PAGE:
Work and the Wonky Wiki
Thanks to my experience and the readings this week, I now understand how wikis came into being (Leuf & Cunningham, 2001(?), p 14-15), I have examples of good uses of the wiki format and examples of inappropriate projects for wikis (Barton, “Embrace the Wiki Way!”), and I have grandiose ideals for how I can implement and use wiki and web 2.0 applications in my workplace - if I could get around IT. And, I have a reference for how to organize tasks and manage conflict on collaborative teams (Brown et al, 2007, p 126-135) although this last reading seemed out of place given the other strictly wiki related readings. Still, I copied the list from page 135 to use as a cubicle decoration (a.k.a. subtle hint).
I love my job. I work for a medical device company that thrives thanks to network security. On top of that, approximately 90% of communication at this company happens via email. That statistic alone says we need to look into better ways of communicating. I wonder what percentage of emails sent contain fewer than 140 characters if you exclude the corporate signatures…
As I was reading about the origins of the Geek Squad in “Wikinomics”, I imagined what it would be like to have access to games at work, or access to Facebook for that matter (Tapscott and Williams, 2006(?), p 241-245). But if the company cannot monitor how you use something, they just block access to it in the name of corporate integrity. Interestingly enough, we do have some collaborative tools to use that are company sanctioned. We have a document management system where you can check documents out, make changes, and then resubmit them for approval. This works great for electronic approvals and revision control. What is most interesting is that this system has a feature where you can “submit” items for collaboration, which allows a selected group of coworkers to go into the system, view, check out, and modify a single document. This is a great feature and it is actually very wiki-like in design if not a bit one-dimensional for a web application.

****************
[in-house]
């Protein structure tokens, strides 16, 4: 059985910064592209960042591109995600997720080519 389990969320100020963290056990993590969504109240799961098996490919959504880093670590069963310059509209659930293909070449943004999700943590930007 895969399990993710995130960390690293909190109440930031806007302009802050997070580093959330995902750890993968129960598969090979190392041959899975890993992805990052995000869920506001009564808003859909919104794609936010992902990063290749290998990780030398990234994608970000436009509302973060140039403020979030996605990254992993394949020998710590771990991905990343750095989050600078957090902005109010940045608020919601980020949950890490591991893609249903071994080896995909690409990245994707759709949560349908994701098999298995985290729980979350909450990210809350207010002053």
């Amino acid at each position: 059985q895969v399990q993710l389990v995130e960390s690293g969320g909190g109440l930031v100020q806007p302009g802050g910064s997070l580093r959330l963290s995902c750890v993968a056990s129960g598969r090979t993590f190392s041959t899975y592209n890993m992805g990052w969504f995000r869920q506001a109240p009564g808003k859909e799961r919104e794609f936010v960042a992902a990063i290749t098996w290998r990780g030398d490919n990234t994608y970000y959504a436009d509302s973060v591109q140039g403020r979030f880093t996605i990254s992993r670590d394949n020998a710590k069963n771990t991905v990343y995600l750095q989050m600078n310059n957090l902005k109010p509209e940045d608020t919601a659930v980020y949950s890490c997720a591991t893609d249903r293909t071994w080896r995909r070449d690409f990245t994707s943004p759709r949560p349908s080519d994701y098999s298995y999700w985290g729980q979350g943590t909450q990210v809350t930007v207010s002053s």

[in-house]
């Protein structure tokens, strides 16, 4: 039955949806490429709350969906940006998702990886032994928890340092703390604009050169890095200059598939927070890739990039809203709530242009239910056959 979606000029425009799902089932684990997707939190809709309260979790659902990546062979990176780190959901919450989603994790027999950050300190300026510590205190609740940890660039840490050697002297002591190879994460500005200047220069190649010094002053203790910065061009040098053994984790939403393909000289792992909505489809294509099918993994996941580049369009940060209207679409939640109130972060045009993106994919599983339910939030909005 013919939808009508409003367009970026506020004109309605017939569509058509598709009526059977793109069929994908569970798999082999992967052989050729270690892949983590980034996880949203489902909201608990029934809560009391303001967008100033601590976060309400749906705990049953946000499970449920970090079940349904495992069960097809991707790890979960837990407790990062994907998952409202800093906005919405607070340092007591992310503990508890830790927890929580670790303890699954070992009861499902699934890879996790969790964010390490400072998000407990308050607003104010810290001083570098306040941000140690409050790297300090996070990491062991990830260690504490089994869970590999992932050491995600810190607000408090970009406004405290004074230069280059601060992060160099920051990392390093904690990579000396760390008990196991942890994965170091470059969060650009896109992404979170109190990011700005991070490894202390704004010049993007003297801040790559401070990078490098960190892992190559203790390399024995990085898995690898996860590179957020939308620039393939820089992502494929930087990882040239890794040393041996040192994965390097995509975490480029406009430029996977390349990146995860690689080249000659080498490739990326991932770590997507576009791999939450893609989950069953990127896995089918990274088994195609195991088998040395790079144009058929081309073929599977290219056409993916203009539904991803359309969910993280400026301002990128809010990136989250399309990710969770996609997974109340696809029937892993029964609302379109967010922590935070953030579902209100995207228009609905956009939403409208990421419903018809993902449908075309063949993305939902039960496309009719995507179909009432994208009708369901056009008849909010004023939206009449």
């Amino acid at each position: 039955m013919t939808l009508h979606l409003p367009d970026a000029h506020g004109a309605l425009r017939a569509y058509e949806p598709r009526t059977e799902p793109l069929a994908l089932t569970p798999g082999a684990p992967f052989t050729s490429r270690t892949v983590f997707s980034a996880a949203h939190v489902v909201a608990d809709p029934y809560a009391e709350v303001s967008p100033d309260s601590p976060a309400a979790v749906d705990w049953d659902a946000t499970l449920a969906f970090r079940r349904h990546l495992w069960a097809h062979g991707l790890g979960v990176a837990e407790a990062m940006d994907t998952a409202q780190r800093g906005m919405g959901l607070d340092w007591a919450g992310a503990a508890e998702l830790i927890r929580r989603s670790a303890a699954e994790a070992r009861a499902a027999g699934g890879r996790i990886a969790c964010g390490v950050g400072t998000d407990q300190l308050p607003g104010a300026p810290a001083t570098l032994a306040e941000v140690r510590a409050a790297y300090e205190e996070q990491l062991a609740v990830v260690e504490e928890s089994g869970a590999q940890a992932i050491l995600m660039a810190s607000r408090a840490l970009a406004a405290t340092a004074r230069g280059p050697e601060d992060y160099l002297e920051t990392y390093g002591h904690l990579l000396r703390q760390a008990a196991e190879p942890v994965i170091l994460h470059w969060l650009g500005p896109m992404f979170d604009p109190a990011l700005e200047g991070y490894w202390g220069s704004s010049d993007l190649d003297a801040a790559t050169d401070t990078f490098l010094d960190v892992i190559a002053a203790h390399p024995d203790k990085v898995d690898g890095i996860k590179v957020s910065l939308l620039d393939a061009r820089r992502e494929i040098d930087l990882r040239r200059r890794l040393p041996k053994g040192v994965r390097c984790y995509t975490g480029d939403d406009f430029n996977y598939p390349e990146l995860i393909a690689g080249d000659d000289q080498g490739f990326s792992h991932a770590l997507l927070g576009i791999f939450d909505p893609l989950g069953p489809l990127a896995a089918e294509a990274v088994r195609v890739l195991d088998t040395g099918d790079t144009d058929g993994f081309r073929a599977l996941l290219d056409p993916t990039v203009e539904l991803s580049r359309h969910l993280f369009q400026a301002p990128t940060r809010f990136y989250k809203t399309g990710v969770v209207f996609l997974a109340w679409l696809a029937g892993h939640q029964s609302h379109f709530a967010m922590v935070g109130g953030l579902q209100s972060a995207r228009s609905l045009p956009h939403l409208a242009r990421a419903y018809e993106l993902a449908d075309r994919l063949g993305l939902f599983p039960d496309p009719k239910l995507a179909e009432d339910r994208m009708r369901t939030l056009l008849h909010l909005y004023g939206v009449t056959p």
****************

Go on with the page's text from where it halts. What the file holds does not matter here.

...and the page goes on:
There are a few issues with the system that would be solved by using a wiki. First, documents are often checked out from the system and collaborators forget to check them back in, so the project can be delayed as the document sits buried in someone’s temporary files. Second, a fair number of people don’t know how this option works so they don’t use it. Third, you are limited to the editing and commenting capabilities of the software you use to author the file. For example, MS Word’s track changes will show who added or deleted what, but if you author an entire document that way it gets really messy. The system has a change history that can be completed each time the document is checked in, but it is optional and it relies on the author to detail every change made in that revision.
That said, I can see so many areas where wikis could be used to foster collaboration on documents and projects, particularly in the medical device industry. I think the stigma that Kaitlin S. cited from Leuf and Cunningham regarding how wikis are unstructured and too open and makes implementation in a highly regulated industry difficult, but not impossible (p 33). I think eventually the right people will see how beneficial this technology can be to the industry and the rest will be history. I just hope I am still around to say, “I told you so”.